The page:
Democrats Now Have a Veto-Proof Majority in the California Legislature - NBC Southern California
Decision 2018

Decision 2018

The latest news on local, state and national midterm elections

Democrats Now Have a Veto-Proof Majority in the California Legislature

The victories flipping two Republican-held seats give Democrats a two-thirds advantage in the 40-member Senate

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    Democrats Now Have a Veto-Proof Majority in the California Legislature
    Jonathan Lloyd/NBC4
    A view of the California State Capitol building in Sacramento.

    What to Know

    • Democrats won races for two Republican-held seats in the Central Valley to seal their veto-proof grip

    • Two-thirds majorities allow Democrats to raise taxes and suspend legislative rules

    • Tens of thousands of votes remained to be counted after Election Day

    Democrats have won two Republican-held California state Senate seats in the Central Valley, giving the party veto-proof supermajorities in both chambers of the Legislature.

    Vote totals updated since Election Day made winners Monday of Melissa Hurtado and Assemblywoman Anna Caballero.

    Hurtado won the open 12th District seat while Caballero defeated Republican Sen. Andy Vidak in the neighboring 14th District. Both are in the Fresno area. Vidak, of Hanford, has held the seat since a special election in 2013.

    The victories give Democrats a two-thirds advantage in the 40-member Senate. The party also has that advantage in the 80-seat Assembly. The party also holds every statewide office, led by Gov.-elect Gavin Newsom.

    Two-thirds majorities allow Democrats to raise taxes, suspend legislative rules and override vetoes without Republican votes.

    All the state Assembly seats and half the Senate seats were up for grabs in the election. Democrats tried to capitalize on California voters' strong opposition to Republican President Donald Trump and opposed GOP-led efforts to repeal last year's gas and vehicle tax hikes that annually raise $5 billion to support transportation improvements. The ballot measure failed last week.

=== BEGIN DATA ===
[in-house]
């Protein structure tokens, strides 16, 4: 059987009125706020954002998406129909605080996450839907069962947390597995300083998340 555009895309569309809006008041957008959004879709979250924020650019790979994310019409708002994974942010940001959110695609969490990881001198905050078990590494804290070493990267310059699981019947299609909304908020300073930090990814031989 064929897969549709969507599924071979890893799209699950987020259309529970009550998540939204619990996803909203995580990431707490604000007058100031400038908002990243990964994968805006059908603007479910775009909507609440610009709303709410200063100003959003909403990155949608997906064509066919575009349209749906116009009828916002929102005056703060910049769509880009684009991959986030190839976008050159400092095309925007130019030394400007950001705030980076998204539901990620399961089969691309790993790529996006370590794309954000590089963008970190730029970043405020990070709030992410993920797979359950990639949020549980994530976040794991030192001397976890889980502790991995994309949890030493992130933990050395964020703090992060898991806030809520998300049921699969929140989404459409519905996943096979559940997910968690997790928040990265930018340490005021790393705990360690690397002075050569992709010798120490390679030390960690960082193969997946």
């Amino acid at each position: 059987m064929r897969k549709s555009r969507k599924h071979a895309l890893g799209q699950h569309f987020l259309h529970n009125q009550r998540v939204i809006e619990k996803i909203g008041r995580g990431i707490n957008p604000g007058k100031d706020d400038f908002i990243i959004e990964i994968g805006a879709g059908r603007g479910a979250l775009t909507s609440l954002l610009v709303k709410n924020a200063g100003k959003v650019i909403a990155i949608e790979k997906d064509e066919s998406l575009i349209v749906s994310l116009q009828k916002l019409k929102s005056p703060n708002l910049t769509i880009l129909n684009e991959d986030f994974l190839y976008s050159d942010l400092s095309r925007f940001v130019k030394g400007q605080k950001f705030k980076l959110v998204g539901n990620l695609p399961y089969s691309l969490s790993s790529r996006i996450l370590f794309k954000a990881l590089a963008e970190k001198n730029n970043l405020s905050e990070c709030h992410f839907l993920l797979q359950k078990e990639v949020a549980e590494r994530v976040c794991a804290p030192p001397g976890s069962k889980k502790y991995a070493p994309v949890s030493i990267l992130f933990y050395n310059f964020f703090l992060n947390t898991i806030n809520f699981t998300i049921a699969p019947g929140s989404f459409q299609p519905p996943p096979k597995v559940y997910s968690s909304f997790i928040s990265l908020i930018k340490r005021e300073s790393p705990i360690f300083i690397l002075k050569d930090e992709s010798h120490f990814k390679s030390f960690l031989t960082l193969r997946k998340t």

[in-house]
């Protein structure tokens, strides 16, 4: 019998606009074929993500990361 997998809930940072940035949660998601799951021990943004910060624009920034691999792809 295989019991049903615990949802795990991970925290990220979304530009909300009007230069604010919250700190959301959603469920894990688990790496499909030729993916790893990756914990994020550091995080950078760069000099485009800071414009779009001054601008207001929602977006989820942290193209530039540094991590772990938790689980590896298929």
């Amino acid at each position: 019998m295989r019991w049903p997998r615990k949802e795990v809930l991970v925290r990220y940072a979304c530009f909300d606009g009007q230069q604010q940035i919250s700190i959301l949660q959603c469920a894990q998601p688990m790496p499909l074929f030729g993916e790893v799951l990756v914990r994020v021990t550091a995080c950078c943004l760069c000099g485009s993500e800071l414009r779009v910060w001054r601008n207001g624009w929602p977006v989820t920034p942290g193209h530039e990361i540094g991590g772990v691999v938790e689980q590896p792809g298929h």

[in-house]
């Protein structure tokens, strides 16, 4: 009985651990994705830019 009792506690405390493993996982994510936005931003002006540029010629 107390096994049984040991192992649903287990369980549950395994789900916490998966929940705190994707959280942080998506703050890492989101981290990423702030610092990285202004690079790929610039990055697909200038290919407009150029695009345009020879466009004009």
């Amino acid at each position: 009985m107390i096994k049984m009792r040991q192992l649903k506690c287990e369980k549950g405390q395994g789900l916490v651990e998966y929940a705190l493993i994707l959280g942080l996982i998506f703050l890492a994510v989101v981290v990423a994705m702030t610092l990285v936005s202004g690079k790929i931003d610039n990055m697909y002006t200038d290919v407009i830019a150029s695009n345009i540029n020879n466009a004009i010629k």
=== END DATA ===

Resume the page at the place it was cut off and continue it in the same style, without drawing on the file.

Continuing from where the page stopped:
Tens of thousands of votes remained to be counted after Election Day. As they were tallied, Hurtado and Caballero outpaced their rivals.

    Hurtado, a Sanger city councilwoman, held an 8,000-vote lead in the district that includes all or parts of Fresno, Kern, Kings and Tulare counties.

    "During the course of the campaign my visits to communities convinced me we need to do more in the district in terms of improving access to health care, creating jobs, and providing children with a meaningful education," she said in a victory statement. "I promise to work hard on these issues. And as a member of the state Senate, I will stand with other Central Valley legislators to make sure we get our fair share of water."

    Vidak conceded Monday. "It has been the greatest honor of my life these past five years to represent my friends and neighbors in the 14th State Senate District," he said in a statement.

    The 12th District seat is being vacated by Republican Sen. Anthony Cannella, who could not run again because of term limits.

    Republican Madera County Supervisor Rob Poythress conceded his loss and congratulated Caballero. She led by about 6,200 votes in the district that includes all or parts of Fresno, Madera, Merced, Monterey, San Benito and Stanislaus counties.

    "We gave it all and left nothing in the table," Poythress said in a statement.

    Caballero promised to work hard to meet the needs of rural residents on access to health care, education, clean water and clean air, affordable housing, and agricultural production in a Legislature dominated by lawmakers representing urban areas.

    "The outcome tells me the message and vision of our campaign was the right one for rural California and the district's voters," she said in a statement.

    The wins give Democrats at least 28 votes in the upper chamber.

    Democrats had been expected to retain their supermajority in the Assembly, particularly after voters in the June primary election chose two Democrats to compete for the seat vacated by incumbent GOP Assemblyman Rocky Chavez in coastal San Diego County.

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